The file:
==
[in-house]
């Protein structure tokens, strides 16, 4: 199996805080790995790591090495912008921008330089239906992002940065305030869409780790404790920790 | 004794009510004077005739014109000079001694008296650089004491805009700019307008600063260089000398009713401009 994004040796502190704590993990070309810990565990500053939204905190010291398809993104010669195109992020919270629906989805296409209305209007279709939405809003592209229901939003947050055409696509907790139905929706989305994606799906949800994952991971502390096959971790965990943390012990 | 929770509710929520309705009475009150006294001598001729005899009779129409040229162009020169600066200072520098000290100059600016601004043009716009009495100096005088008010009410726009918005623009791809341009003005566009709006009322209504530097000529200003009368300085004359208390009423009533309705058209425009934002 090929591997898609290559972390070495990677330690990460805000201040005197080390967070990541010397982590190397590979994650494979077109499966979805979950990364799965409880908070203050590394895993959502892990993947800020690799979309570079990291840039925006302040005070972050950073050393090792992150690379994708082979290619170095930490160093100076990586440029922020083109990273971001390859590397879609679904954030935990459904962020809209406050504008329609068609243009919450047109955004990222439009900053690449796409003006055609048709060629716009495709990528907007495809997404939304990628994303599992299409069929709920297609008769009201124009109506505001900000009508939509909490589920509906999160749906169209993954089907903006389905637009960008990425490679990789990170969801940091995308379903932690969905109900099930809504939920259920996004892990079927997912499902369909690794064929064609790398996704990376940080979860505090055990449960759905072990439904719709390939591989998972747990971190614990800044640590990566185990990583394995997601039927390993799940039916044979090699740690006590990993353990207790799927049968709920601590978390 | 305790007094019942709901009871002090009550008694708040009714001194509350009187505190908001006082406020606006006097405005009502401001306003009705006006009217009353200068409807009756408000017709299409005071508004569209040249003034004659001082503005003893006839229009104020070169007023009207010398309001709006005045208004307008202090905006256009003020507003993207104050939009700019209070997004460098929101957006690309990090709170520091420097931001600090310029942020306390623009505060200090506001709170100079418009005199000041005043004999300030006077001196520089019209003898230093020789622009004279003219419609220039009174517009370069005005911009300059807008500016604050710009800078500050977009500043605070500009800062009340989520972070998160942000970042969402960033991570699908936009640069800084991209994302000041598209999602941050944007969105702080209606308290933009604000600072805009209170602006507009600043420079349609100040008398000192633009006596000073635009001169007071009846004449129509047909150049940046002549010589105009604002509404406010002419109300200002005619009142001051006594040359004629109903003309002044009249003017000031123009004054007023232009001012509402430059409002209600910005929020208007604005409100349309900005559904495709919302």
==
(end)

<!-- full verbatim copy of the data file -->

[in-house]
């Protein structure tokens, strides 16, 4: 199996805080790995790591090495912008921008330089239906992002940065305030869409780790404790920790 | 004794009510004077005739014109000079001694008296650089004491805009700019307008600063260089000398009713401009 994004040796502190704590993990070309810990565990500053939204905190010291398809993104010669195109992020919270629906989805296409209305209007279709939405809003592209229901939003947050055409696509907790139905929706989305994606799906949800994952991971502390096959971790965990943390012990 | 929770509710929520309705009475009150006294001598001729005899009779129409040229162009020169600066200072520098000290100059600016601004043009716009009495100096005088008010009410726009918005623009791809341009003005566009709006009322209504530097000529200003009368300085004359208390009423009533309705058209425009934002 090929591997898609290559972390070495990677330690990460805000201040005197080390967070990541010397982590190397590979994650494979077109499966979805979950990364799965409880908070203050590394895993959502892990993947800020690799979309570079990291840039925006302040005070972050950073050393090792992150690379994708082979290619170095930490160093100076990586440029922020083109990273971001390859590397879609679904954030935990459904962020809209406050504008329609068609243009919450047109955004990222439009900053690449796409003006055609048709060629716009495709990528907007495809997404939304990628994303599992299409069929709920297609008769009201124009109506505001900000009508939509909490589920509906999160749906169209993954089907903006389905637009960008990425490679990789990170969801940091995308379903932690969905109900099930809504939920259920996004892990079927997912499902369909690794064929064609790398996704990376940080979860505090055990449960759905072990439904719709390939591989998972747990971190614990800044640590990566185990990583394995997601039927390993799940039916044979090699740690006590990993353990207790799927049968709920601590978390 | 305790007094019942709901009871002090009550008694708040009714001194509350009187505190908001006082406020606006006097405005009502401001306003009705006006009217009353200068409807009756408000017709299409005071508004569209040249003034004659001082503005003893006839229009104020070169007023009207010398309001709006005045208004307008202090905006256009003020507003993207104050939009700019209070997004460098929101957006690309990090709170520091420097931001600090310029942020306390623009505060200090506001709170100079418009005199000041005043004999300030006077001196520089019209003898230093020789622009004279003219419609220039009174517009370069005005911009300059807008500016604050710009800078500050977009500043605070500009800062009340989520972070998160942000970042969402960033991570699908936009640069800084991209994302000041598209999602941050944007969105702080209606308290933009604000600072805009209170602006507009600043420079349609100040008398000192633009006596000073635009001169007071009846004449129509047909150049940046002549010589105009604002509404406010002419109300200002005619009142001051006594040359004629109903003309002044009249003017000031123009004054007023232009001012509402430059409002209600910005929020208007604005409100349309900005559904495709919302």